Debates have already started about the compensation to be paid by photovoltaic (PV) panels owners to the DGO. A distribution tariff under the form of a ‘prosumer’ (producing consumer) tariff of 88.44 eur/kW/year (PV lifetime) exists in Flanders (Sia Partners, 2016). This tariff was introduced by the regional regulator VREG for residential PV (less than 10 kVA installations) owners for burdening the grid in two directions, with the amount of the fee dependent on the capacity of their installation. The prosumer tariff is determined based on the maximum capacity of the PV installation inverter.

But what about the other regions? Should the tariffs evolve to fully balance the costs incurred by the DGOs or should it remain unchanged to avoid any incentive distortion for new PV installations? What about consumption?

Under what form should these new tariffs be designed especially if, in the future, most people will produce their own electricity in a decentralized way while still needing access to the grid to secure their supply? As a fixed fee related to the installation capacity depending on the peak demand or is a fee linked to what is really injected into the grid more appropriate? What about industrial or professional consumers?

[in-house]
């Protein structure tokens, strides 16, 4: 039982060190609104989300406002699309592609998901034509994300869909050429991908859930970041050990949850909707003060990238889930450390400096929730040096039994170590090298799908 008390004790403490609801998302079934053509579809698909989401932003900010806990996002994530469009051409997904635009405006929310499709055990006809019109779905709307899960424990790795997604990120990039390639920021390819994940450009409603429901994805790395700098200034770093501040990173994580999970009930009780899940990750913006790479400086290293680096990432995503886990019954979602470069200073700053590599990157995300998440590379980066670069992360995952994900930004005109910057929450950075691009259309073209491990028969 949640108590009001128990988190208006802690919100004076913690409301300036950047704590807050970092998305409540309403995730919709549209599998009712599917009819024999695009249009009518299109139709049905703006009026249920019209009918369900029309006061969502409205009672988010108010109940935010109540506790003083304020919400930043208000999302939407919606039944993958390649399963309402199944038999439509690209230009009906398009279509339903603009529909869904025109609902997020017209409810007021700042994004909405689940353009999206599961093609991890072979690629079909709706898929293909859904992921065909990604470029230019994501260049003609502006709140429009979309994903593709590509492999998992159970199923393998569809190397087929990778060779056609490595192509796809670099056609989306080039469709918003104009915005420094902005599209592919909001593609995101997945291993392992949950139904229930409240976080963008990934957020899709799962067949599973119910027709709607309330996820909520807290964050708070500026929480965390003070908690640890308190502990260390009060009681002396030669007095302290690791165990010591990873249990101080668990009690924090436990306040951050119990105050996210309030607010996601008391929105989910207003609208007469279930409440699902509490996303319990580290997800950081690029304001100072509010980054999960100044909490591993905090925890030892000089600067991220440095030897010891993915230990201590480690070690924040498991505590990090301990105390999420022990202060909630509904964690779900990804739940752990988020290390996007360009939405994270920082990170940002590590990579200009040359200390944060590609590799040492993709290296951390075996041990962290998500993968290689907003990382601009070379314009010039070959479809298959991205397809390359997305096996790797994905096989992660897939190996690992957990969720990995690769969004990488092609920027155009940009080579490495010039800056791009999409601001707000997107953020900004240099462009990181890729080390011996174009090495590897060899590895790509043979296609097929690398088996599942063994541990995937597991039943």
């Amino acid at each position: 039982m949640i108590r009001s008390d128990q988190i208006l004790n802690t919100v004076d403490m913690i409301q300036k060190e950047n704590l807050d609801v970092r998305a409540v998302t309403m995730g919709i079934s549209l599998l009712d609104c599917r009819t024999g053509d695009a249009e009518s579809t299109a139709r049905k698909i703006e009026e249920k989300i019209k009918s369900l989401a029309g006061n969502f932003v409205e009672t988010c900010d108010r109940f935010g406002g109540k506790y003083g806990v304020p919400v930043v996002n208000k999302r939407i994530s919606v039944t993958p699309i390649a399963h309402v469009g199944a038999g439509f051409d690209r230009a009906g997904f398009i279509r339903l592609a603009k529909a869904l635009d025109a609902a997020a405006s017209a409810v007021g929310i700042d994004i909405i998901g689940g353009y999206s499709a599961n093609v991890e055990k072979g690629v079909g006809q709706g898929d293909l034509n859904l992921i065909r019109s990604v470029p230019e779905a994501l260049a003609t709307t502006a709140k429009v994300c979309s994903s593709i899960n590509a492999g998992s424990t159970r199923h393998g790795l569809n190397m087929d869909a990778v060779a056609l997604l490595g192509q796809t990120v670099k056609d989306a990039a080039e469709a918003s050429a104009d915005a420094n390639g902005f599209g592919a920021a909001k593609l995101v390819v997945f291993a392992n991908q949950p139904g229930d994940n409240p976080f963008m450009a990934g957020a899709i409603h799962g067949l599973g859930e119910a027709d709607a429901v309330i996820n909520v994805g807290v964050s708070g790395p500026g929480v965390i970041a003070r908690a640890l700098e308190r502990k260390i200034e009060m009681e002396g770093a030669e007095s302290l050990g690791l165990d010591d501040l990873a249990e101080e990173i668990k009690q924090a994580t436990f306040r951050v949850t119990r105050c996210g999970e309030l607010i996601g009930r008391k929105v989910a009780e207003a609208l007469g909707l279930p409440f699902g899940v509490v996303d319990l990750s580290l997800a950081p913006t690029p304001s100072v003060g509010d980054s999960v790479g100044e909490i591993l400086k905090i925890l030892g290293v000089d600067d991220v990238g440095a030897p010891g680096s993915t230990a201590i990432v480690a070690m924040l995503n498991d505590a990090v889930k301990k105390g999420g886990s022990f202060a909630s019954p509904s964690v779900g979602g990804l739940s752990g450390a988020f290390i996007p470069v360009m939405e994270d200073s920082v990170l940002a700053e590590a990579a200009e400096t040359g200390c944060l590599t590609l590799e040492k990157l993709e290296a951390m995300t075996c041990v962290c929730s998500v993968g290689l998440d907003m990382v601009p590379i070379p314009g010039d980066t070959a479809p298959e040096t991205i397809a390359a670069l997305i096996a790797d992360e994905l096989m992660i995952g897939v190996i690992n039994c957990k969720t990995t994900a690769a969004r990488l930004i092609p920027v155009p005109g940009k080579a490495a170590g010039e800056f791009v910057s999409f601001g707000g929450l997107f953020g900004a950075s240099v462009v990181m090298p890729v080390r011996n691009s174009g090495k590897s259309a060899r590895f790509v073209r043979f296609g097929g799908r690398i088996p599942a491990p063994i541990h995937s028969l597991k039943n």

Sub-theme 2: Could households go 'off-grid"?

The evolving power landscape in the power sector has given birth to a new segment: prosumers

Prosumers are a combination of producers and consumers. They refer to customers that are that are making use of local small-scale generation technologies. Example of prosumers would be residential households that have equipped their rooftop with photovoltaics or a professional business that operates a CHP.

With the increase of retail electricity prices  over the last years, cheaper batteries  and the ever increasing popularity of, and subsidies for, small-scale renewable generation the question arises whether it can become economically profitable for prosumers to be completely self-sufficient in terms of electricity supply without any connection to the power system (commonly referred to as going off-grid).